No new cases in Hamilton measles outbreak, city says

No new cases of the measles have been reported to the city after a local woman tested positive for the virus, public health officials in Hamilton say.

Public health officials still investigating after Hamilton woman tests positive for virus

People who have received two shots of a measles vaccine are not at risk of becoming infected with the virus, health officials say. (Canadian Press)

No new cases of the measles have been reported to the city after a local woman was found to be infected with the virus, public health officials in Hamilton say.  

A Hamilton adult tested positive last week for the measles, public health officials said on Sunday. In the eight days prior to the announcement, officials said, the individual visited a number of establishments in Hamilton, Burlington and Mississauga and may have inadvertently exposed other patrons to the virus.

On Wednesday, Hamilton Public Health spokeswoman Tara Hall said no additional cases have been reported in any of the affected municipalities. 

The woman’s case stems from that of a man who became infected with the virus on a trip to the Philippines, Hall said.

Another person, a Halton resident, has contracted the measles as well.

None of the infected individuals know each other, said Hall.  

“The contact was incidental,” she said.

Public health officials in Hamilton, Halton and Peel continue to investigate and warn that people who visited the following locations at certain times may have been exposed to the measles:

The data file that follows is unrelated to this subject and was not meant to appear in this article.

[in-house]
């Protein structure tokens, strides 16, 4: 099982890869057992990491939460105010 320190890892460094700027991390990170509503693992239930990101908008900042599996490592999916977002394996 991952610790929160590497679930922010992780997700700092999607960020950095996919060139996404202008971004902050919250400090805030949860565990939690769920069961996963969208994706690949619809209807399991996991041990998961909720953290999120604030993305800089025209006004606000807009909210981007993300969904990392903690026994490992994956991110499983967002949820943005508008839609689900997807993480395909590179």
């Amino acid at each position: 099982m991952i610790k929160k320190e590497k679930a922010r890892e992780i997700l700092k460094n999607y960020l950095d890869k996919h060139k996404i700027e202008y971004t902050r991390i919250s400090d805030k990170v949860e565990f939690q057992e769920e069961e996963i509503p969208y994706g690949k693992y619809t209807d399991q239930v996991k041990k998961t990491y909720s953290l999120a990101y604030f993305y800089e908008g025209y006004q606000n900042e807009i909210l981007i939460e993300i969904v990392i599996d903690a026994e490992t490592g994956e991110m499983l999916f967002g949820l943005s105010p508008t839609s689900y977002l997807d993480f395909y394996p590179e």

Saturday March 22, 2014:

  • Skyzone Indoor Trampoline Park, 3636 Hawkestone Rd., Mississauga, 12:30 p.m. to 4:30 p.m.
  • The Queen’s Head pub, 400 Brant St., Burlington, 10 p.m. to 2 a.m.

Sunday March 23, 2014:

  • Mill Street & 5 American House, 324 Dundas St. E, Waterdown, 1 a.m. to 2 a.m.
  • Milestones Restaurant, 1200 Brant St., Burlington, 7 p.m. to midnight

Monday March 24, 2014:

  • Canada Post office, 17 Main St. N, Waterdown, 5 p.m. to 6 p.m.
  • Boston Pizza, 4 Horseshoe Cr., Waterdown, 5:15 p.m. to 10:30 p.m.

Tuesday March 25, 2014

  • Joseph Brant Hospital, 1230 North Shore Blvd., Burlington, 7 p.m. to 9:30 a.m. on March 26
  • Joseph Brant Hospital, 1230 North Shore Blvd., Burlington, 3:30 p.m. to midnight

Wednesday March 26, 2014:

  • Lakeside Variety store, 721 Beach Blvd., Hamilton, 9:30 a.m. to 11:30 a.m.
  • Walmart, 90 Dundas St. E. Waterdown, 2 p.m. to 4:45 p.m.

Thursday, March 26

  •  Joseph Brant Hospital, 1230 North Shore Blvd., Burlington, 11:15 p.m. to 2 p.m.

People who visited these locations at the specified times, and have never received two doses of a measles vaccine, are asked to call the public health office in their region: 

  • Hamilton Public Health Services at 905-546-2424 ext. 7970 for Hamilton residents
  • Halton Public Health at 905-825-6000 for Region of Halton residents
  • Peel Public Health at 905-799-7700 for Region of Peel resident

Individuals who have had the measles in the past are not at risk.

Signs and symptoms

A bad cough, runny nose, fever, sensitivity to light and red-watery eyes are symptoms commonly associated with a case of the measles. Spots with a white centre can also appear inside the mouth.  A red rash may also appear and last for four to seven days.

About four days after infection, a rash starts at the face and moves down the body. White spots may appear inside the mouth.

The virus spreads easily to people who aren’t immune. Infants under a year of age, pregnant women and people with weakened immune systems can get particularly ill.

Complications can include ear infections, pneumonia, croup and brain inflammation.

“Measles is highly contagious to susceptible people from the beginning of the illness until four days after the rash first appears,” Dr. Hamidah Meghani, Hamilton’s associate medical doctor of health, said in the Sunday news release.

“To avoid spreading illness to others it’s important that ill individuals stay home.”